Analysis from investment bank Berenberg says that video games’ share of consumer entertainment time and budget continues to grow. Duel console ownership, frequency of digital content purchases and time spent playing games are all up compared to 2020 and meaningfully above 2019.
The analysis suggests that Netflix’s ambitions in the sector will, in the short term, use games to add value to its current services to decrease churn, increase retention and drive ARPU inflation. Longer term, Netflix hopes to grow video games into their own separate revenue stream. Netflix is focusing on mobile gaming and will seek to both develop original IP and license third-party IP.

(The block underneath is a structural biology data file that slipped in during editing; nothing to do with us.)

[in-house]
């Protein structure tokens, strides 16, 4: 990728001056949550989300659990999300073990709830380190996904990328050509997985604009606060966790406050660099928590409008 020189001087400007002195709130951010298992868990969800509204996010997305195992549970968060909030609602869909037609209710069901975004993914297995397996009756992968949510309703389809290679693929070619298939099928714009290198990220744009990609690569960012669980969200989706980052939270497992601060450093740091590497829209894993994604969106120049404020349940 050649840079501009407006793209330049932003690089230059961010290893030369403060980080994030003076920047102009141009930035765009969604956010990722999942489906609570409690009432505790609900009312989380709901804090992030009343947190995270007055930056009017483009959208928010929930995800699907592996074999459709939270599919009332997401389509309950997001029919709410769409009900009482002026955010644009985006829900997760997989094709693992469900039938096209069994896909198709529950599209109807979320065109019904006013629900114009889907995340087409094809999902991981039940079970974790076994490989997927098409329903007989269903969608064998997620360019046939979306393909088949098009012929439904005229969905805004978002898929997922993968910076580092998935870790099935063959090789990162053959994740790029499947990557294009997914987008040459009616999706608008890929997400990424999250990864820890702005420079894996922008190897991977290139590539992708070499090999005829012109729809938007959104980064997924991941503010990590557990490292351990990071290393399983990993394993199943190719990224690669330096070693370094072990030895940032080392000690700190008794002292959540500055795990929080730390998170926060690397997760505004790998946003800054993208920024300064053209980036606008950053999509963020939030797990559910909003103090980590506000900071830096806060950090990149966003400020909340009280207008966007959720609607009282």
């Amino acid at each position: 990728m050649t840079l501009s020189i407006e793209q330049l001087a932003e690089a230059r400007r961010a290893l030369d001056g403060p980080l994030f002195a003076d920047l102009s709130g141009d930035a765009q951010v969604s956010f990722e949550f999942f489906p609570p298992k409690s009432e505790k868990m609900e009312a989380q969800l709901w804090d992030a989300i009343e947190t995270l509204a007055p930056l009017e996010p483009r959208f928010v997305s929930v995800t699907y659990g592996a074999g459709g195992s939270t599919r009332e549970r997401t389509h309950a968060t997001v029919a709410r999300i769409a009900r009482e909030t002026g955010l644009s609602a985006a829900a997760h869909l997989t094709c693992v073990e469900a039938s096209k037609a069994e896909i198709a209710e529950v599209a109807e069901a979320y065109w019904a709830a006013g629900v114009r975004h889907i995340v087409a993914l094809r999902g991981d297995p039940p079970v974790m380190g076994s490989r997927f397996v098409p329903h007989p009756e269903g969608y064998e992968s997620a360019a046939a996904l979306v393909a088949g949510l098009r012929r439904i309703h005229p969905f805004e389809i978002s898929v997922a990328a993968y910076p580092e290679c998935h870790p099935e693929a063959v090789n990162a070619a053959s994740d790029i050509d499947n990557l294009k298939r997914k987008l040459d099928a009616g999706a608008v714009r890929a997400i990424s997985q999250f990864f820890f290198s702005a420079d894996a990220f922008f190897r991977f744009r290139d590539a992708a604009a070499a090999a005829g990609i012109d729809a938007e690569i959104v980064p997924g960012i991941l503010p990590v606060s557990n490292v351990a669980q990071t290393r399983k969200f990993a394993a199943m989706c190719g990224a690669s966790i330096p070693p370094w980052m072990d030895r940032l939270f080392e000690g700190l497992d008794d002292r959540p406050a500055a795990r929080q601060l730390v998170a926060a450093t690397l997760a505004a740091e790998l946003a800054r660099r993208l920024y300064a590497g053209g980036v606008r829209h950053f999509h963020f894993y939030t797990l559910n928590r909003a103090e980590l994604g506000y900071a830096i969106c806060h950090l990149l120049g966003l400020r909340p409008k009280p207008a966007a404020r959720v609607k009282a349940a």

“In November, Activision Blizzard and EA both released the latest iteration of their Call of Duty (CoD) and Battlefield franchises,” says Berenberg. “Both titles have received muted critical reception, with Metacritic scores well below previous titles and weak initial sales data. The new CoD Warzone map and a substantial update for Battlefield in December are important catalysts to improve player engagement.”
The bank also highlights that US consumer spending on video games remains robust, noting: “According to Facteus data, US consumer spending on video games grew 15 per cent in November 2021, continuing the strong trend with spend up 26 per cent y-o-y in October and 11 per cent in Q3 2021.”